The Shoplifter

The Shoplifter.



Some days I love my work, others it’s a bind. I probably work too many hours and have too little fun. I live well, and am quite wealthy, although the future doesn’t seem as rosy as it once did.

My great grandparents established a shop in this town, over a hundred years ago, my grandparents expanded it several times and my own father turned it into a department store employing a hundred staff.

It seems the day of the high street store is waning as the internet takes over, punishing business rates and the credit crunch all reduce our viability. John Lewis we are not, although I try to be competitive and do the best for my staff.

On one boring morning, I was duty manager, trying to cope with requests from my buyers and VAT receipts as well as drink a cup of coffee which was getting colder by the moment. Possibly my mind was distracted by worrying about my elderly mother, who was too immobile to remain independent. My father died ten years ago–worn out by the business–we all assumed. I was still living at home, my mother looking after my domestic needs while I took over the management of the shop–I had loads of new ideas which my father had refused to try, believing in the old fashioned standards and quality of a traditional department store. I revolutionised things and we began to make a profit again and so far have just about kept it there.

The problem is, it gets harder and part of me felt like giving up and selling it off and living quietly looking after my mother until she died. I had employed several housekeepers/carers for her and each one she quarrelled with and they left. This was the problem today. Her latest carer had gone after less than two days.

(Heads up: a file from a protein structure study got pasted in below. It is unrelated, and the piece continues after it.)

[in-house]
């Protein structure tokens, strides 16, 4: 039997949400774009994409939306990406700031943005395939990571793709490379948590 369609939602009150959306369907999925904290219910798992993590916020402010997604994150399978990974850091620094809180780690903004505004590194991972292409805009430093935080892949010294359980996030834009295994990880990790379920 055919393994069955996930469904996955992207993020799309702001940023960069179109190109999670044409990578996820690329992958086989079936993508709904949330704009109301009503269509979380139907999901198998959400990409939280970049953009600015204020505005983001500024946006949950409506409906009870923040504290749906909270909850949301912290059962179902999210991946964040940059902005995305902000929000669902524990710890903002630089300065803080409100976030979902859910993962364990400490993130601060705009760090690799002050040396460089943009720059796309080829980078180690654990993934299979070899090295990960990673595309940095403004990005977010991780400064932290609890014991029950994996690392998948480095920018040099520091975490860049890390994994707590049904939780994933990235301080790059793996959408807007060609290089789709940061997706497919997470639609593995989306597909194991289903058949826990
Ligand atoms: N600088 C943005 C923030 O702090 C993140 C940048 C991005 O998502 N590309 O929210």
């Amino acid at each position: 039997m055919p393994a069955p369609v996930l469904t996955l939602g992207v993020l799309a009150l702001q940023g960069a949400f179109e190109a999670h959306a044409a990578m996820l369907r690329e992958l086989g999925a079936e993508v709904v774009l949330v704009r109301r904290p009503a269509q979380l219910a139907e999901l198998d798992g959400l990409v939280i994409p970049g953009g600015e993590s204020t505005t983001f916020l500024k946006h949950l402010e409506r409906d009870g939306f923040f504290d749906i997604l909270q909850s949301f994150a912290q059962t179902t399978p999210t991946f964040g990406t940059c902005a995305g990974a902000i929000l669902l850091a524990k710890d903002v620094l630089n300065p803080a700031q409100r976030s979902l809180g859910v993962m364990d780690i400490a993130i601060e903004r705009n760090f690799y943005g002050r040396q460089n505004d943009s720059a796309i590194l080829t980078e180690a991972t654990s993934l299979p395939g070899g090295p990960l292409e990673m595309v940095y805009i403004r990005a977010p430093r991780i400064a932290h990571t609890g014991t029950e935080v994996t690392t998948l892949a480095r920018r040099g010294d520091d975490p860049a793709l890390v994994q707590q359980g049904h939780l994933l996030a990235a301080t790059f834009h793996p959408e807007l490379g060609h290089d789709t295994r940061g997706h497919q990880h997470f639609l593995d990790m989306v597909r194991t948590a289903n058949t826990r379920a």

She implored me to find another, but where? The various agencies had refused to work for me because of her abuse, even those using foreign workers wouldn’t accept my commission–hence my difficult day.

I put the VAT stuff to one side and looked at Yellow Pages again. None of the care services there would work for me again, at this rate, I’d have to put her in a home. I needed some sort of miracle. I finished my coffee just as there was a loud knock on my door. I jumped.

My secretary only works part time these days–one of those little economies, like using instant coffee instead of fresh ground–so she wasn’t there. I called for whoever to enter.

The door opened and a youth of some sort was thrust into my room by the store detective. “Another one, Ms Grant?”

“Afraid so, Ms Adams.”

“Do we have evidence?”

“CCTV–shall I call the police?”

“I suppose so–at the rate they come here, I’m surprised they haven’t set up a station here.”

“No–please don’t do that,” said our would-be larcenist. I looked at him–his hair was long and needed a wash, his clothing–it was a bit odd. Most boys wear jeans that somehow hang half way between their waists and their knees, this one wasn’t–his fitted very snugly under a voluminous coat–presumably with hidden pockets inside it.

“Why shouldn’t I?” I asked, I always do because they always ask me not to summon the forces of law and order. Usually we do call the boys in blue because the thief after begging for mercy then becomes aggressive when it’s obvious they’re going to be prosecuted.

“I don’t know,” he responded.

“Have you taken anything without paying for it?” I asked, indicating to Ms Grant not to say anything at this stage–she’d have a list of items the accused would have been suspected of

“Yes,” he said very quietly.

“So I have every right to have you arrested for shoplifting?”

“Yes,” he was so quiet he was barely audible and he was crying a tear dripping off his nose onto my office carpet.